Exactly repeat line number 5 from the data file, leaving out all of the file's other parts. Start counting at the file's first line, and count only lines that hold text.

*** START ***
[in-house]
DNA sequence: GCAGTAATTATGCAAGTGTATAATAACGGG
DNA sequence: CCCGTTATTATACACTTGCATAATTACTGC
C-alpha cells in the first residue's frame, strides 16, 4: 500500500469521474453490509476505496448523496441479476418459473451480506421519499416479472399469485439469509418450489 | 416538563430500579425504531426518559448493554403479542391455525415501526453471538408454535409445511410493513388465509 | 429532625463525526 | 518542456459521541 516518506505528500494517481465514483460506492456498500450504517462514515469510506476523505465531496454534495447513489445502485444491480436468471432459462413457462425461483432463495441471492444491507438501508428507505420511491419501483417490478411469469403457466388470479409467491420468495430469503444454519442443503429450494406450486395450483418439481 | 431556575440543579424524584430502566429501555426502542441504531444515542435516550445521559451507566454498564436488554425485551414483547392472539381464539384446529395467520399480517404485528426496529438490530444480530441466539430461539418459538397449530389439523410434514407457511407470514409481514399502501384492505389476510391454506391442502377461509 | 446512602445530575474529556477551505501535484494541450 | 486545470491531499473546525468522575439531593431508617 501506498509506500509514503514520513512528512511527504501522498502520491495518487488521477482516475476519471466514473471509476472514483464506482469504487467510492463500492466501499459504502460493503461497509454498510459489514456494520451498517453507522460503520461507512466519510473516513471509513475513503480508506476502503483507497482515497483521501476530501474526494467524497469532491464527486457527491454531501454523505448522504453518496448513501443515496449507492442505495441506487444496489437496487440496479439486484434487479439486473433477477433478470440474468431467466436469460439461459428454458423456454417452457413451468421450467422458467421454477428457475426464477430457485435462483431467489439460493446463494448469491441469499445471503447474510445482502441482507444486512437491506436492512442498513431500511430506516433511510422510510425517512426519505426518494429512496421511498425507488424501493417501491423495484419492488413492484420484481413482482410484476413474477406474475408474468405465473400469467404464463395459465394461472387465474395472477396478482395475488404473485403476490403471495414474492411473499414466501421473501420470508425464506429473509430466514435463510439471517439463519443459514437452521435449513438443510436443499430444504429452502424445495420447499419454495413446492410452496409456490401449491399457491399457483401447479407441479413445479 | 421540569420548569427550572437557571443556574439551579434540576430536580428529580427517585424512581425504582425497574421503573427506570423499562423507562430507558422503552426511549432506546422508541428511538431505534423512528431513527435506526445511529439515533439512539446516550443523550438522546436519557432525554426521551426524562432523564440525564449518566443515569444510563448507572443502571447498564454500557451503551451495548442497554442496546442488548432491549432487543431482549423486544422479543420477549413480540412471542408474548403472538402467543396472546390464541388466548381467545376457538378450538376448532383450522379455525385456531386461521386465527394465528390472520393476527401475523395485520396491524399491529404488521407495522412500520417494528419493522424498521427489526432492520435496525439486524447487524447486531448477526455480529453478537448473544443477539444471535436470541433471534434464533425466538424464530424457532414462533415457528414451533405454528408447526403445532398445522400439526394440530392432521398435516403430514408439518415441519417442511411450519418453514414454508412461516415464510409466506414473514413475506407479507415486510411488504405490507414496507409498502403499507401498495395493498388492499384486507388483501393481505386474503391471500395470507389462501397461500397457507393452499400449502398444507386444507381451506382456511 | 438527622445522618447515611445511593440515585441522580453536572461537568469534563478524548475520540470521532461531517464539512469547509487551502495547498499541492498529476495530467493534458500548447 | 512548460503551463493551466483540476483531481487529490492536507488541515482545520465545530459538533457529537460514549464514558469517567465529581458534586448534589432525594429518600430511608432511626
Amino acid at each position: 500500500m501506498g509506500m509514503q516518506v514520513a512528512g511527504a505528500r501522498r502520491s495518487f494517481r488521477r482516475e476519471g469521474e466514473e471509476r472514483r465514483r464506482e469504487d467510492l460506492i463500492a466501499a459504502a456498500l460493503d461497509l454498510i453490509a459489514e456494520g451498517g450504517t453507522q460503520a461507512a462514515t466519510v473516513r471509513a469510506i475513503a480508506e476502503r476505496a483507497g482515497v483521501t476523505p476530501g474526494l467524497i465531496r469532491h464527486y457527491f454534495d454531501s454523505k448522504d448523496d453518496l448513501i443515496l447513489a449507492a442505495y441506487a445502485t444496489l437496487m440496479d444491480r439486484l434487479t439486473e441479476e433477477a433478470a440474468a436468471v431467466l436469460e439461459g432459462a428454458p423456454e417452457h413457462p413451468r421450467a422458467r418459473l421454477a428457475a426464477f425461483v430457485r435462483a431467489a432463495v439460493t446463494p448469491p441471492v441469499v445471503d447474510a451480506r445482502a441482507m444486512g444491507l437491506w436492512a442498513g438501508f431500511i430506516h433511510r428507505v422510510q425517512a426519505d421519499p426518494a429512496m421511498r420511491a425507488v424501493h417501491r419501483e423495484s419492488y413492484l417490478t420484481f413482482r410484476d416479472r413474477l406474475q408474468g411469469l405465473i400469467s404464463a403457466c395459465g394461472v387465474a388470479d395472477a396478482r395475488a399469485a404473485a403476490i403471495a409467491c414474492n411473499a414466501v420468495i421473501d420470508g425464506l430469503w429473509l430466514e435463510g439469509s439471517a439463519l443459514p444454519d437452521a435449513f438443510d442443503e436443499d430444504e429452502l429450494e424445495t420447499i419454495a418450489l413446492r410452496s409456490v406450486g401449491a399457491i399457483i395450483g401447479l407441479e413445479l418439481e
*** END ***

Amino acid at each position: 500500500m501506498g509506500m509514503q516518506v514520513a512528512g511527504a505528500r501522498r502520491s495518487f494517481r488521477r482516475e476519471g469521474e466514473e471509476r472514483r465514483r464506482e469504487d467510492l460506492i463500492a466501499a459504502a456498500l460493503d461497509l454498510i453490509a459489514e456494520g451498517g450504517t453507522q460503520a461507512a462514515t466519510v473516513r471509513a469510506i475513503a480508506e476502503r476505496a483507497g482515497v483521501t476523505p476530501g474526494l467524497i465531496r469532491h464527486y457527491f454534495d454531501s454523505k448522504d448523496d453518496l448513501i443515496l447513489a449507492a442505495y441506487a445502485t444496489l437496487m440496479d444491480r439486484l434487479t439486473e441479476e433477477a433478470a440474468a436468471v431467466l436469460e439461459g432459462a428454458p423456454e417452457h413457462p413451468r421450467a422458467r418459473l421454477a428457475a426464477f425461483v430457485r435462483a431467489a432463495v439460493t446463494p448469491p441471492v441469499v445471503d447474510a451480506r445482502a441482507m444486512g444491507l437491506w436492512a442498513g438501508f431500511i430506516h433511510r428507505v422510510q425517512a426519505d421519499p426518494a429512496m421511498r420511491a425507488v424501493h417501491r419501483e423495484s419492488y413492484l417490478t420484481f413482482r410484476d416479472r413474477l406474475q408474468g411469469l405465473i400469467s404464463a403457466c395459465g394461472v387465474a388470479d395472477a396478482r395475488a399469485a404473485a403476490i403471495a409467491c414474492n411473499a414466501v420468495i421473501d420470508g425464506l430469503w429473509l430466514e435463510g439469509s439471517a439463519l443459514p444454519d437452521a435449513f438443510d442443503e436443499d430444504e429452502l429450494e424445495t420447499i419454495a418450489l413446492r410452496s409456490v406450486g401449491a399457491i399457483i395450483g401447479l407441479e413445479l418439481e